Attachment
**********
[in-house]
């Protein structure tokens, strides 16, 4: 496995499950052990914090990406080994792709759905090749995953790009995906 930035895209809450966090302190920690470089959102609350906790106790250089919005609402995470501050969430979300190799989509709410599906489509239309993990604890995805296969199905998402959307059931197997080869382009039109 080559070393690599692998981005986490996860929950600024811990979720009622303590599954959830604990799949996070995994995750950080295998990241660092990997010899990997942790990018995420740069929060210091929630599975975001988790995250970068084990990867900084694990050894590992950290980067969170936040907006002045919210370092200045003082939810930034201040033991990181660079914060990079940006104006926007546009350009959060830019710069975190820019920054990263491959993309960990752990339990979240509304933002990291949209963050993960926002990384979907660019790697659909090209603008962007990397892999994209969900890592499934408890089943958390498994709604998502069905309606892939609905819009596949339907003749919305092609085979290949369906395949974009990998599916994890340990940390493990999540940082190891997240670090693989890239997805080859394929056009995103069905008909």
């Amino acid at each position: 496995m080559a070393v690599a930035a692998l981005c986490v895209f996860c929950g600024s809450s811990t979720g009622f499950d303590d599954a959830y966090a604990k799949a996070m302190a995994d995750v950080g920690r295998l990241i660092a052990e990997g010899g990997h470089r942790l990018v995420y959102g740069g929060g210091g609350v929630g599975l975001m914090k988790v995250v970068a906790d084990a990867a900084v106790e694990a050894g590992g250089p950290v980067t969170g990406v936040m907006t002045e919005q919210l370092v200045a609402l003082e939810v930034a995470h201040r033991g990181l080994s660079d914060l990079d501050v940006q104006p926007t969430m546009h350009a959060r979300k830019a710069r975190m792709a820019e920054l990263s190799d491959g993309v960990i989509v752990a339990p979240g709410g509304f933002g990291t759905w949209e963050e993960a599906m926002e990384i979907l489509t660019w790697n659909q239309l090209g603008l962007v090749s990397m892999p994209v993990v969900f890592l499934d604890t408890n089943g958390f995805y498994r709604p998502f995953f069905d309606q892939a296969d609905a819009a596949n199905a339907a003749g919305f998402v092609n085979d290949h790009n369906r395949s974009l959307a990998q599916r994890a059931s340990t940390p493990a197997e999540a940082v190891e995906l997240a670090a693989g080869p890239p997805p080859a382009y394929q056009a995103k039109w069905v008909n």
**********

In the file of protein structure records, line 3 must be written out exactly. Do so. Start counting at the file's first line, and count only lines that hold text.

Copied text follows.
């Amino acid at each position: 496995m080559a070393v690599a930035a692998l981005c986490v895209f996860c929950g600024s809450s811990t979720g009622f499950d303590d599954a959830y966090a604990k799949a996070m302190a995994d995750v950080g920690r295998l990241i660092a052990e990997g010899g990997h470089r942790l990018v995420y959102g740069g929060g210091g609350v929630g599975l975001m914090k988790v995250v970068a906790d084990a990867a900084v106790e694990a050894g590992g250089p950290v980067t969170g990406v936040m907006t002045e919005q919210l370092v200045a609402l003082e939810v930034a995470h201040r033991g990181l080994s660079d914060l990079d501050v940006q104006p926007t969430m546009h350009a959060r979300k830019a710069r975190m792709a820019e920054l990263s190799d491959g993309v960990i989509v752990a339990p979240g709410g509304f933002g990291t759905w949209e963050e993960a599906m926002e990384i979907l489509t660019w790697n659909q239309l090209g603008l962007v090749s990397m892999p994209v993990v969900f890592l499934d604890t408890n089943g958390f995805y498994r709604p998502f995953f069905d309606q892939a296969d609905a819009a596949n199905a339907a003749g919305f998402v092609n085979d290949h790009n369906r395949s974009l959307a990998q599916r994890a059931s340990t940390p493990a197997e999540a940082v190891e995906l997240a670090a693989g080869p890239p997805p080859a382009y394929q056009a995103k039109w069905v008909n």